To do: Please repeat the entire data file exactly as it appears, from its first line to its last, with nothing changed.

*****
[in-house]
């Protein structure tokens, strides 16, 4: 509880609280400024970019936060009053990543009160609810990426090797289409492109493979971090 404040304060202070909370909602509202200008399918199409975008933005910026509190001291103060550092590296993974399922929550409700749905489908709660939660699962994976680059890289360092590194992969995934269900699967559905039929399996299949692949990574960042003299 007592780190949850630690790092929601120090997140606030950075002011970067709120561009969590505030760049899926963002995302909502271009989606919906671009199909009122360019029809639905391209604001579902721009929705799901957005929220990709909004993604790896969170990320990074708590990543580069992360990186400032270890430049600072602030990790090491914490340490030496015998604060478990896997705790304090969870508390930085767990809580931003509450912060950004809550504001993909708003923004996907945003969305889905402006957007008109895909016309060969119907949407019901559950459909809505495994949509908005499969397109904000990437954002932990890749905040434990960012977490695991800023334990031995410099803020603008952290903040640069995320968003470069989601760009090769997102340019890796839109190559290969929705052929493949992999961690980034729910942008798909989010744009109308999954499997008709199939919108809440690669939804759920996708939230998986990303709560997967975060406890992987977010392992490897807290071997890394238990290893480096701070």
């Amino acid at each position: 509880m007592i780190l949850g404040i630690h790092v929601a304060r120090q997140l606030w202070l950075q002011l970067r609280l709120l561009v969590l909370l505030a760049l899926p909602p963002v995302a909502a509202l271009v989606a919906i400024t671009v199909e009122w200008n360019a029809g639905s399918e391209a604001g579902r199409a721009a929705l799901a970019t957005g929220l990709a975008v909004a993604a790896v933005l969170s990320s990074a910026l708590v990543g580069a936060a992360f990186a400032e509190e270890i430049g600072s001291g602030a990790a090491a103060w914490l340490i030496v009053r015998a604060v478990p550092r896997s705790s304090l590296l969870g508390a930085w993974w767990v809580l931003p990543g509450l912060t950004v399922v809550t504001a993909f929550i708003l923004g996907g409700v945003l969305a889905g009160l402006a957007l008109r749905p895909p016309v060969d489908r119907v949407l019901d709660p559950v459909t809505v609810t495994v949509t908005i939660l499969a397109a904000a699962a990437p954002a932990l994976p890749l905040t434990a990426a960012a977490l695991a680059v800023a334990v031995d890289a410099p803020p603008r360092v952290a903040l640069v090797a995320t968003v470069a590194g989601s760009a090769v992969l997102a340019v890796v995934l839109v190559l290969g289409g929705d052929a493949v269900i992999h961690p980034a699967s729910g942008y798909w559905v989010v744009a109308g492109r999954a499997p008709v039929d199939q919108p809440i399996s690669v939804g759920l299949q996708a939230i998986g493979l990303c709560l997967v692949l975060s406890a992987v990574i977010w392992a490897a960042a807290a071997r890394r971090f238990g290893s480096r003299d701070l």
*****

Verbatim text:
[in-house]
């Protein structure tokens, strides 16, 4: 509880609280400024970019936060009053990543009160609810990426090797289409492109493979971090 404040304060202070909370909602509202200008399918199409975008933005910026509190001291103060550092590296993974399922929550409700749905489908709660939660699962994976680059890289360092590194992969995934269900699967559905039929399996299949692949990574960042003299 007592780190949850630690790092929601120090997140606030950075002011970067709120561009969590505030760049899926963002995302909502271009989606919906671009199909009122360019029809639905391209604001579902721009929705799901957005929220990709909004993604790896969170990320990074708590990543580069992360990186400032270890430049600072602030990790090491914490340490030496015998604060478990896997705790304090969870508390930085767990809580931003509450912060950004809550504001993909708003923004996907945003969305889905402006957007008109895909016309060969119907949407019901559950459909809505495994949509908005499969397109904000990437954002932990890749905040434990960012977490695991800023334990031995410099803020603008952290903040640069995320968003470069989601760009090769997102340019890796839109190559290969929705052929493949992999961690980034729910942008798909989010744009109308999954499997008709199939919108809440690669939804759920996708939230998986990303709560997967975060406890992987977010392992490897807290071997890394238990290893480096701070």
């Amino acid at each position: 509880m007592i780190l949850g404040i630690h790092v929601a304060r120090q997140l606030w202070l950075q002011l970067r609280l709120l561009v969590l909370l505030a760049l899926p909602p963002v995302a909502a509202l271009v989606a919906i400024t671009v199909e009122w200008n360019a029809g639905s399918e391209a604001g579902r199409a721009a929705l799901a970019t957005g929220l990709a975008v909004a993604a790896v933005l969170s990320s990074a910026l708590v990543g580069a936060a992360f990186a400032e509190e270890i430049g600072s001291g602030a990790a090491a103060w914490l340490i030496v009053r015998a604060v478990p550092r896997s705790s304090l590296l969870g508390a930085w993974w767990v809580l931003p990543g509450l912060t950004v399922v809550t504001a993909f929550i708003l923004g996907g409700v945003l969305a889905g009160l402006a957007l008109r749905p895909p016309v060969d489908r119907v949407l019901d709660p559950v459909t809505v609810t495994v949509t908005i939660l499969a397109a904000a699962a990437p954002a932990l994976p890749l905040t434990a990426a960012a977490l695991a680059v800023a334990v031995d890289a410099p803020p603008r360092v952290a903040l640069v090797a995320t968003v470069a590194g989601s760009a090769v992969l997102a340019v890796v995934l839109v190559l290969g289409g929705d052929a493949v269900i992999h961690p980034a699967s729910g942008y798909w559905v989010v744009a109308g492109r999954a499997p008709v039929d199939q919108p809440i399996s690669v939804g759920l299949q996708a939230i998986g493979l990303c709560l997967v692949l975060s406890a992987v990574i977010w392992a490897a960042a807290a071997r890394r971090f238990g290893s480096r003299d701070l």